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My company offers a Javascript plugin that is meant to be embedded with websites. It works in a similar fashion to Google Analytics, in which you add a bit of Javascript and then it does some magic on the website. Contrary to Google Analytics, this plugin will have some visible side-effects for the end-user. These are expected.

The JS plugin itself writes data back regularly to our servers but, same as Google Analytics, we do not hold authentication data for the end-users that will use our plugin. So, how can we secure user input in this situation?

Updating definition of secure

I want to minimize the amount of unwanted data our users can send to our system.

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  • Please define what you mean by "secure". are you talking about access control, data validation, confidentiality ?
    – Stephane
    Commented Apr 28, 2014 at 10:00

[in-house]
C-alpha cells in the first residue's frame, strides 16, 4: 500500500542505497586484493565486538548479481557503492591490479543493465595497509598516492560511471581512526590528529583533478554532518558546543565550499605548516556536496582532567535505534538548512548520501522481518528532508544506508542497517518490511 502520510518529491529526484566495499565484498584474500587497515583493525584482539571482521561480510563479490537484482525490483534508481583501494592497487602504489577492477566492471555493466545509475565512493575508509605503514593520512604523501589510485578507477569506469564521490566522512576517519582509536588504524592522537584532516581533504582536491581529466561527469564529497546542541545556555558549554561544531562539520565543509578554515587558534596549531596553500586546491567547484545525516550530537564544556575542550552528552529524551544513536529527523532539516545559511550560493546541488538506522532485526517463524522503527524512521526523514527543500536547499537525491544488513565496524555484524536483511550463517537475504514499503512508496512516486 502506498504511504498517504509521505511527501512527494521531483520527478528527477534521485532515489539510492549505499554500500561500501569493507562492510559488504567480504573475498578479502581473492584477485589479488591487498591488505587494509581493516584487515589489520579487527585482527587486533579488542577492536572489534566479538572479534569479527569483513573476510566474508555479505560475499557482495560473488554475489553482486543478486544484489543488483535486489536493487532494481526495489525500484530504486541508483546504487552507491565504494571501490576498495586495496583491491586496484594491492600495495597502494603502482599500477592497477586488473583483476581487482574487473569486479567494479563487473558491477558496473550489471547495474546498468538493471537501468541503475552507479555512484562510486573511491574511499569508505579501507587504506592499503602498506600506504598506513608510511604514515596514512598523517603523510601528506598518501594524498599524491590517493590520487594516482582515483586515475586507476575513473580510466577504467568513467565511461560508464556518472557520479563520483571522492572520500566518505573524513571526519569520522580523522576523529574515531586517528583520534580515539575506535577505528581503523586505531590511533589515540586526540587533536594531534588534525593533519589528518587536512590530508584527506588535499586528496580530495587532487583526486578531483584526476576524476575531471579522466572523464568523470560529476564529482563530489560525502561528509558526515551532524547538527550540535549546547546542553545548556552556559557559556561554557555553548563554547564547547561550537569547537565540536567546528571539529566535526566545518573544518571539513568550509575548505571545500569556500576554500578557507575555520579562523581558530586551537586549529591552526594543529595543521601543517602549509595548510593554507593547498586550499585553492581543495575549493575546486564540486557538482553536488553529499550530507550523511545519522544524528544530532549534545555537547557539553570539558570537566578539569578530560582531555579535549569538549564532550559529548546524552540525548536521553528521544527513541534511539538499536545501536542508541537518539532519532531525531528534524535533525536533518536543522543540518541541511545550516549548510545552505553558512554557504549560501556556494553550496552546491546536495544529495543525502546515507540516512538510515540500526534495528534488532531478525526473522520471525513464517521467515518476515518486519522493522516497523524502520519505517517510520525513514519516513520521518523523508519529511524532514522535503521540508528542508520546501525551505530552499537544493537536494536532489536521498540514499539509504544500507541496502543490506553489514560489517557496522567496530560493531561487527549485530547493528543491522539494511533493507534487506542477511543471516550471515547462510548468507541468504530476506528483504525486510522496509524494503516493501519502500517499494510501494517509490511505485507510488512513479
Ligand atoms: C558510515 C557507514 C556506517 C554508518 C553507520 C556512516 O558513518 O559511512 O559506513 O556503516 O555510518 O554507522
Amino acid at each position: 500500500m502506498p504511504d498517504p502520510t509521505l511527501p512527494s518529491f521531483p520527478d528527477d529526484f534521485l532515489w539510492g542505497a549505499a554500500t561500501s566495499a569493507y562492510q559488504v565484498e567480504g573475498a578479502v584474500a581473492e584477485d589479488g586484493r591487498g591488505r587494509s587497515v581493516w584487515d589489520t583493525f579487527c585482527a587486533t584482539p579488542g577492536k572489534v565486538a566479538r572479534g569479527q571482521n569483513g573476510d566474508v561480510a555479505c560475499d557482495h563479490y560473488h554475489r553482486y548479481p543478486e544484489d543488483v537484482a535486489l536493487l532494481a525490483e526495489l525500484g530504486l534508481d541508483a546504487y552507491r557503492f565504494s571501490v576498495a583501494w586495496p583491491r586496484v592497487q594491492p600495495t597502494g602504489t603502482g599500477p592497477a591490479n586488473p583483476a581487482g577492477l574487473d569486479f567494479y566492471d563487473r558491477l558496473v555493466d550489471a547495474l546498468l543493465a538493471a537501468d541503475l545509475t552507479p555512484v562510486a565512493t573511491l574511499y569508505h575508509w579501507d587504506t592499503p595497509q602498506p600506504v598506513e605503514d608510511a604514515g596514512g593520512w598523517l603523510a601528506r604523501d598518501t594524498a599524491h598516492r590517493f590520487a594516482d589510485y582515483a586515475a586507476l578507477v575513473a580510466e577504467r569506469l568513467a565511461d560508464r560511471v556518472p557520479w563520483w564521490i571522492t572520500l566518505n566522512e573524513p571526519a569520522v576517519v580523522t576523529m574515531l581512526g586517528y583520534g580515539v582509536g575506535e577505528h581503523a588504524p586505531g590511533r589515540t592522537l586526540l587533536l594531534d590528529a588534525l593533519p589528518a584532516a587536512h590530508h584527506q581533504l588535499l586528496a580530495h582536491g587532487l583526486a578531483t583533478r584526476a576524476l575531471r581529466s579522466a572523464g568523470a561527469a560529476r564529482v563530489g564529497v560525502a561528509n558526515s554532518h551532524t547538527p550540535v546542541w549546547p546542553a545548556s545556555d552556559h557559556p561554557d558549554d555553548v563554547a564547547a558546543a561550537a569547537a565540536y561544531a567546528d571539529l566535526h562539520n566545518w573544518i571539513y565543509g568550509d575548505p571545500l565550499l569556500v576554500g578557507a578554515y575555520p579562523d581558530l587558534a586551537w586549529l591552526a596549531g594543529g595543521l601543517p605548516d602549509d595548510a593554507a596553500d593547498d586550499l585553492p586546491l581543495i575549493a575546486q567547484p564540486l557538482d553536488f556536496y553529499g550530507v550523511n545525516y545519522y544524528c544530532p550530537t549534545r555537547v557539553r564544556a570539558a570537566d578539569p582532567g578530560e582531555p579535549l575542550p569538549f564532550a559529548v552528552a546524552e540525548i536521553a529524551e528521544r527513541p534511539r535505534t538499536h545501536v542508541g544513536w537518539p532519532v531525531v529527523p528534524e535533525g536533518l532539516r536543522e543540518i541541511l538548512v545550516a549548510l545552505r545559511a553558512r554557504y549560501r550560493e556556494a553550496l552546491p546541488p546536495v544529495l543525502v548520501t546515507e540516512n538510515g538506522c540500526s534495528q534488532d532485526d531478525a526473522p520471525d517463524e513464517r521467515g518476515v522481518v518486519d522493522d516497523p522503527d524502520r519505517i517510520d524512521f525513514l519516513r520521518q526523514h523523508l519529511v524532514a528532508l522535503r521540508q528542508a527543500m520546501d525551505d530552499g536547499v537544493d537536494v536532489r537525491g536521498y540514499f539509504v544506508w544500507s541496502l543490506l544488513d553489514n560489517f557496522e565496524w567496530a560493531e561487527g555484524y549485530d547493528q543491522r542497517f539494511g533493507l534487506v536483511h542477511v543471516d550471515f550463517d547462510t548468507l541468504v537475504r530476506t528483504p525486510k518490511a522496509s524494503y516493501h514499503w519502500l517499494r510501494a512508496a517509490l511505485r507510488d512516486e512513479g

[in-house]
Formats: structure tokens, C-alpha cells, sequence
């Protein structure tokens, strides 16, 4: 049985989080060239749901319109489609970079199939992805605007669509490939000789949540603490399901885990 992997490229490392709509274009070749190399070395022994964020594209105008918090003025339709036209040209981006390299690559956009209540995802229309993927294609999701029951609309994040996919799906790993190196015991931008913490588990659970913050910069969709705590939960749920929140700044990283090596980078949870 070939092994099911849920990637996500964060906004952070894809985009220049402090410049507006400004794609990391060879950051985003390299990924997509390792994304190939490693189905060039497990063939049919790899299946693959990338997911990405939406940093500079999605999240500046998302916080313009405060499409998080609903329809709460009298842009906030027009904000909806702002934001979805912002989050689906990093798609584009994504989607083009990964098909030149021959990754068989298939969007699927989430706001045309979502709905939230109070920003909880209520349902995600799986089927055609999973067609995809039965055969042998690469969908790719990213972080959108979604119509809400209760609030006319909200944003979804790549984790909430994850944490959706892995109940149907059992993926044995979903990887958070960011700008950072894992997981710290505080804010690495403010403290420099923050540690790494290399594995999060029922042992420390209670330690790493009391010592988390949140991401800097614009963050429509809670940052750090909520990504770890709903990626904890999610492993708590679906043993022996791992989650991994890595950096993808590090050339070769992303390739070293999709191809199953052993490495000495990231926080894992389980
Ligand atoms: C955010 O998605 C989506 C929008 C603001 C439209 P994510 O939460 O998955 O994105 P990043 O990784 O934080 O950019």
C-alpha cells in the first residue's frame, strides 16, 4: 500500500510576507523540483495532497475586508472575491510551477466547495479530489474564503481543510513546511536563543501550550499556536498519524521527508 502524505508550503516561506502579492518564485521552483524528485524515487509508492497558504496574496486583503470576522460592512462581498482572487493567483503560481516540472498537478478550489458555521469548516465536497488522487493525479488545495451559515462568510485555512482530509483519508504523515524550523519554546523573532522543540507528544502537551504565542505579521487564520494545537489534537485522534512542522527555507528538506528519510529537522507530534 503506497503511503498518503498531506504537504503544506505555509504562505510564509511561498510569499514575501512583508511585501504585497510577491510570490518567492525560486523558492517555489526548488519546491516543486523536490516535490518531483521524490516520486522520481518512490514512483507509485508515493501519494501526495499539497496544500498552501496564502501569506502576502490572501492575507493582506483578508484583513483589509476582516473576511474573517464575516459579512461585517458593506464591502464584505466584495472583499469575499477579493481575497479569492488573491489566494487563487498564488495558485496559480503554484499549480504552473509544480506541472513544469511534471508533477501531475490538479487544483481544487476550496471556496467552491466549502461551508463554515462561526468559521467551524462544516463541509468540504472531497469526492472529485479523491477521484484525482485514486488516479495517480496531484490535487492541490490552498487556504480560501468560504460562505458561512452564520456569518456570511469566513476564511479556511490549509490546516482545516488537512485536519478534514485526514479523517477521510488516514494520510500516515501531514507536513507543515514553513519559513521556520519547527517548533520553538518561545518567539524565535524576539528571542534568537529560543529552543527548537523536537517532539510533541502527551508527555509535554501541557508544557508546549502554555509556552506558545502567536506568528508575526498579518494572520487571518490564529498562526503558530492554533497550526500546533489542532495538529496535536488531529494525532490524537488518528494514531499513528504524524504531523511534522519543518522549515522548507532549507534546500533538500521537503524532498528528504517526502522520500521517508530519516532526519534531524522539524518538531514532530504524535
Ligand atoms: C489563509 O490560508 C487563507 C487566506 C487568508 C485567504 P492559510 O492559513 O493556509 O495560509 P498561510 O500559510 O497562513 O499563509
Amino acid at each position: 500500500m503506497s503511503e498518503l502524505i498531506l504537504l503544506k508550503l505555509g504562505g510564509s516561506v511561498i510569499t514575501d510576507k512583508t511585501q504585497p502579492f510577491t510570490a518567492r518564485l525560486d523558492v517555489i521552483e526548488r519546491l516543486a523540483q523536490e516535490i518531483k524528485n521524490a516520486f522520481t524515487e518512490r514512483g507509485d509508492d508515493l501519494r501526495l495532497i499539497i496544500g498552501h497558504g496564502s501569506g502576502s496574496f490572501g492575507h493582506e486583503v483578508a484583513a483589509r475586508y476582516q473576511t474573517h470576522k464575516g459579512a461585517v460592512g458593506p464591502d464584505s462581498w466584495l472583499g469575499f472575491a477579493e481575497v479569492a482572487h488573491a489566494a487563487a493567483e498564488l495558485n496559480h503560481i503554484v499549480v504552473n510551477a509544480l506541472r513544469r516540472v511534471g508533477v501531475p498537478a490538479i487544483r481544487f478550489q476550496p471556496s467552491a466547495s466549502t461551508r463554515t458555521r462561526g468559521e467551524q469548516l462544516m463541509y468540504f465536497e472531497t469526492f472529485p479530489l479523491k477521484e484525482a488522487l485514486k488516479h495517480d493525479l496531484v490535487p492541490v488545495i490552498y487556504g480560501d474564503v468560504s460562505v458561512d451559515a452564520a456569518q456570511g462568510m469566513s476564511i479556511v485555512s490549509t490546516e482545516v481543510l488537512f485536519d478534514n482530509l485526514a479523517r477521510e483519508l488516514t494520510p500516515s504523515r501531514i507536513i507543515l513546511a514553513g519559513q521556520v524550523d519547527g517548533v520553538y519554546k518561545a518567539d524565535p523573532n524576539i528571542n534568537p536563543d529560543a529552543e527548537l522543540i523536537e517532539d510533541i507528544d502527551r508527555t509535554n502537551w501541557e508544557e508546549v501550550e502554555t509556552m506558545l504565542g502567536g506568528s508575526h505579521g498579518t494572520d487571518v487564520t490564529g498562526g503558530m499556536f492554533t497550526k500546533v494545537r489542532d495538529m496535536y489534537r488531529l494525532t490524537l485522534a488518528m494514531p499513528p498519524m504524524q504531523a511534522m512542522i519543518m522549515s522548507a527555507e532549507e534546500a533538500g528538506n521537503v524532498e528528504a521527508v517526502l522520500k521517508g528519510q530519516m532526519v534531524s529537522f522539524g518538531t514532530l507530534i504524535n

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    You can't control what users send to your system, you can control how you handle it.
    – ndrix
    Commented Apr 28, 2014 at 13:07

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Just as @m1ke stated, "You can't control what users send to your system, you can control how you handle it." Javascript runs directly in the browser and can be seen by anyone (as can the network calls), therefore you can't really control what they send you. Otherwise, I recommend viewing Google Analytics' Security Policy. Aside from this simply follow general Javascript best practices as documented in the following links:

lastly, in terms of "minimize the amount of unwanted data" I also suggest investigating rate limiting. Essentially this may restrict an overabundance of requests and may reduce the "garbage". Twitter's example and Github's example.

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